By: Special to The Laredo Sun
Also, an important rise in flu-like illness primarily in the student population but as well in the general community has been noticed.
In fact Laredo has peaked more flu-like illness now than during the peak season last year in December and January. However this is also occurring in other communities, it’s an early flu season which we is monitored, according the CLHD.
In addition physicians and the emergency rooms have reported including state epidemiology data, that there are other respiratory illnesses such para-influenza, rhinovirus, RSV and adenovirus, all combined with flu have made an impact on the respiratory health within the community.
While the CLHD continue to monitor flu through a surveillance program in schools and through the sentinel system with physicians and hospitals, Laredoans are urged to continue to take flu and respiratory precautions and get vaccinated.
On November 3, at the Park Ride the CLHD will host their annual drive through clinic from 9 a.m. to 1 p.m.
Vaccinations are especially important for:
- Children 6 months and older
- Pregnant women
- People 50 years of age and older
- People of any age with certain chronic medical conditions
- People who live in nursing homes and other long-term care facilities
- People who live with or care for those at high risk for complications from flu, including:
- Health care workers
- Household contacts of persons at high risk for complications from the flu
- Household contacts and home caregivers of children less than 6 months of age (these children are too young to be vaccinated) and daycare employees
Flu symptoms include:
- Sudden fever (100.4° F or more)
- Tiredness, sometimes extreme
- Dry cough, Sore throat
- Extreme Body aches
Risks from FLU:
Flu can cause serious complications, including bacterial pneumonia, dehydration, and worsening of chronic medical conditions such as congestive heart failure, asthma, diabetes or seriously infecting those that are immunocompromised.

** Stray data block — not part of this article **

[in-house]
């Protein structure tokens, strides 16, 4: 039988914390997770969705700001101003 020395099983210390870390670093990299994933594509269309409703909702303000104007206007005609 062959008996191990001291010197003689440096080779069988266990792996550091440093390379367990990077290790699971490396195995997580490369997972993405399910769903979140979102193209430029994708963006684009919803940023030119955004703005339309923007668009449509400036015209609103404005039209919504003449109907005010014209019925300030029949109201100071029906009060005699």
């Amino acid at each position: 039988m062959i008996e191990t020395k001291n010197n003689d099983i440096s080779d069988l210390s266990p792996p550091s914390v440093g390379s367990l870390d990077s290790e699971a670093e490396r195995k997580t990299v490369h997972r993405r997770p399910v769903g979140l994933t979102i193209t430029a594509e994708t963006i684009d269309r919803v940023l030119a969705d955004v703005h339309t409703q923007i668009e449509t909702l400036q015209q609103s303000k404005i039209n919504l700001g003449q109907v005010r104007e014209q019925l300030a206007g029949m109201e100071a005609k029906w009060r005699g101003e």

Children and adults may develop sinus problems and ear infections. Also, a Pneumococcal Vaccine to protect against pneumonia for anyone over 65 years of age is recommended.
Practice prevention by:
· Covering your nose and mouth with a tissue when you cough or sneeze. Throw the tissue in the trash after you use it and wash your hands.
· If you cough, cough into your elbow, sleeve, or into tissues. Wash your hands.
· Wash your hands often with soap and water, especially after you cough or sneeze.
· Alcohol-based hand cleaners are also effective.
· Avoid touching your eyes, nose or mouth. Germs spread this way.
· Do not share personal items that may be contaminated with respiratory germs.
Where can I get FLU and Pneumonia shots ?
At your doctor’s office, pharmacies, and clinics and at:
City of Laredo Health Department’s Immunization Program
2600 Cedar Avenue, Laredo, Texas 78040
Monday - Friday (additional Clinic on Tuesdays from 5 p.m. to 7 p.m).
8 a.m. to 12 p.m. and 1 p.m. to 5 p.m.
Flu and Pneumococcal Vaccine is $8.00 for children (18 years of age and under)
All others $20/flu vaccine and Pneumonia vaccine for adults -$70 per person
Both flu and pneumonia free for Medicaid and Medicare Part B Recipients.
Please bring your card.
For more information, contact the City of Laredo Health Department Immunizations Clinic at (956) 795-4906 or Epidemiology at 795-4951.
Edited by: C.R.